Illegal WhatsApp tactics alleged in Brazil presidential race

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Brazilian presidential candidate Fernando Haddad has accused far-right rival Jair Bolsonaro of online dirty tricks using WhatApp messaging service. The allegation was denied by Bolsonaro, who looks set to win power.

Haddad made his allegations on Thursday after the newspaper Folha de Sao Paulo reported that wealthy Bolsonaro supporters had paid for messaging via third-party companies.

The paper said the agencies had spent up to 12 million reais ($3.26 million, 2.85 million euros) on “blast messaging” adverts attacking Haddad and his Workers’ Party (PT).

Haddad asked Brazil’s top court and the country’s electoral commission to investigate the allegation of illegal undisclosed funding, and said he had leads to follow, without naming names. He said that illegally-bought ads had been used ahead of the October 7 runoff campaign, from which he and Bolsonaro progressed to the head-to-head vote.

In addition, Haddad alleged that companies were poised to release a barrage of WhatsApp messages, spreading “fake news” about himself and the PT.

“There has been a criminal organization of businessmen which used illegal campaign financing to promote this candidacy and tamper with the election in the first round. And they want to do it again in the runoff,” Haddad said. “We estimate that hundreds of thousands of messages, all fake, were sent to voters to suggest they voted for my rival.”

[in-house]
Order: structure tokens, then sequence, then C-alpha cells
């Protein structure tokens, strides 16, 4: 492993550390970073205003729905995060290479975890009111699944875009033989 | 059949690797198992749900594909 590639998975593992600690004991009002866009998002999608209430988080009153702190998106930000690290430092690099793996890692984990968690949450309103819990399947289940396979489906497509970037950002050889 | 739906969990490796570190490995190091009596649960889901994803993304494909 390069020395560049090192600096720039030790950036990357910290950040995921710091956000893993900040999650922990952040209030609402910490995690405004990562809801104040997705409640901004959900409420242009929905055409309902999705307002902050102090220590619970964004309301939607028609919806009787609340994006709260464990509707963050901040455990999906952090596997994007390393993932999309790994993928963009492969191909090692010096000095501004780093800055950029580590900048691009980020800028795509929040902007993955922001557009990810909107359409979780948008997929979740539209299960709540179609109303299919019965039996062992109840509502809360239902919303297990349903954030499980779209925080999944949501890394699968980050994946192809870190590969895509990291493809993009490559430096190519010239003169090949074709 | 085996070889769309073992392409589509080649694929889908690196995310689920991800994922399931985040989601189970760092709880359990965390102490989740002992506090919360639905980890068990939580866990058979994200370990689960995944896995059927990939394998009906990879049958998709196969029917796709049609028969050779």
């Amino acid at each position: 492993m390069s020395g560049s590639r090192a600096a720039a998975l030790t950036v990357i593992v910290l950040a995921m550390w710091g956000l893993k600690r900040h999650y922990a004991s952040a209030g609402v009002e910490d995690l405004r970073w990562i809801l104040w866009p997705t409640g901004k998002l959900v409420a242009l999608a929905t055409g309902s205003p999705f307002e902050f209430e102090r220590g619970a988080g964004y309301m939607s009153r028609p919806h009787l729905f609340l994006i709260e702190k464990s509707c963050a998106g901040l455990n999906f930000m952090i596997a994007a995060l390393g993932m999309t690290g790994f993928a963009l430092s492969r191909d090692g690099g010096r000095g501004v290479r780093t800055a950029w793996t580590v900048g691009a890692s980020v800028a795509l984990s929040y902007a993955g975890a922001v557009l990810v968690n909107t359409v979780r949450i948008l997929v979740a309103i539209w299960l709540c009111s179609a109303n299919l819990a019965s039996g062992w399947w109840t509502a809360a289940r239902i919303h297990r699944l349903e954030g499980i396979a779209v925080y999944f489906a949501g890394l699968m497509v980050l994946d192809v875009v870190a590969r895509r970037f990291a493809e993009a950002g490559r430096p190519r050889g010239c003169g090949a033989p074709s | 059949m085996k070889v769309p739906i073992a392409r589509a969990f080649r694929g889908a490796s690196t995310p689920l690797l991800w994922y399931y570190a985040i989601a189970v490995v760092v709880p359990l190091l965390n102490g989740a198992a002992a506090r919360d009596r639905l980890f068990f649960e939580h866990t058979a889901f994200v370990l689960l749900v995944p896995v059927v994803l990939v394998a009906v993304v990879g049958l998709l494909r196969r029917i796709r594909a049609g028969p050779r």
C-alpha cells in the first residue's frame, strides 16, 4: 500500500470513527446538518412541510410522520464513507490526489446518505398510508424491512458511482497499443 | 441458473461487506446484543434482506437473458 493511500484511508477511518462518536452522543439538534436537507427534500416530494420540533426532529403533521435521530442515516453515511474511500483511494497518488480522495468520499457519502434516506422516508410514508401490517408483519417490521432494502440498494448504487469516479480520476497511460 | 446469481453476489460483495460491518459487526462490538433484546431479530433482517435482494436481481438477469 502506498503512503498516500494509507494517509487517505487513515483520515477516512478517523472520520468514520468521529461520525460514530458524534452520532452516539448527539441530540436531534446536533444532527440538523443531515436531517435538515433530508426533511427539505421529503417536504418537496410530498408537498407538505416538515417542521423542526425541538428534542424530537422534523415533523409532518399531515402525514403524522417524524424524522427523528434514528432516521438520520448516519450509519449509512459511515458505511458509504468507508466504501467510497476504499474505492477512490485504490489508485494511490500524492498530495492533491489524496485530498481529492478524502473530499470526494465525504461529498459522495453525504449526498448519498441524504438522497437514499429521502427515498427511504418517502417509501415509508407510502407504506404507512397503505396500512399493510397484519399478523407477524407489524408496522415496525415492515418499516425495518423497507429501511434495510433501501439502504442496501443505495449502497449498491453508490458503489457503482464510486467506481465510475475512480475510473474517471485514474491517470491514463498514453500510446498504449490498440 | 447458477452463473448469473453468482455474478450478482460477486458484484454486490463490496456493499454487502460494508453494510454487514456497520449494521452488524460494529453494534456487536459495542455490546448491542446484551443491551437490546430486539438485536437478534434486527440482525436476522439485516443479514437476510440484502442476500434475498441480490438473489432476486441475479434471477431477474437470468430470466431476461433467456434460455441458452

‘No evidence of connection’

Denying the accusation in a tweet, Bolsonaro said Haddad’s Workers Party “isn’t being hurt by fake news, but by the TRUTH.”

Bolsonaro’s lawyer, Tiago Ayres, told the financial daily Valor there was no evidence of a connection between Bolsonaro’s campaign and the companies mentioned by Folha de Sao Paulo.

The row came 10 days before the run-off election that Bolsonaro — a social media-savvy, divisive figure often compared to US President Donald Trump — is predicted to win comfortably.

The 63-year-old Bolsonaro is a veteran lawmaker who was a military captain during Brazil’s military dictatorship, which ended in 1985. He has largely spurned traditional media outlets, opting to reach out to voters via his Twitter, Facebook and Instagram accounts.

Haddad, who is a former education minister and mayor, has sought to debate Bolsonaro in televised clash. Bolsonaro, recovering after a stabbing attackat a political rally last month, has so far skipped such showdowns on medical advice.

Bolsonaro’s national-conservative Social Liberal Party confirmed on Thursday that their candidate would not be taking part in debates against his rival before the runoff vote. During a video appearance on Facebook Live, Bolsonaro lifted up his shirt and displayed his colostomy bag, saying doctors had advised him that he risked medical complications if subjected to excessive strain.

Originally Posted on SuchTv

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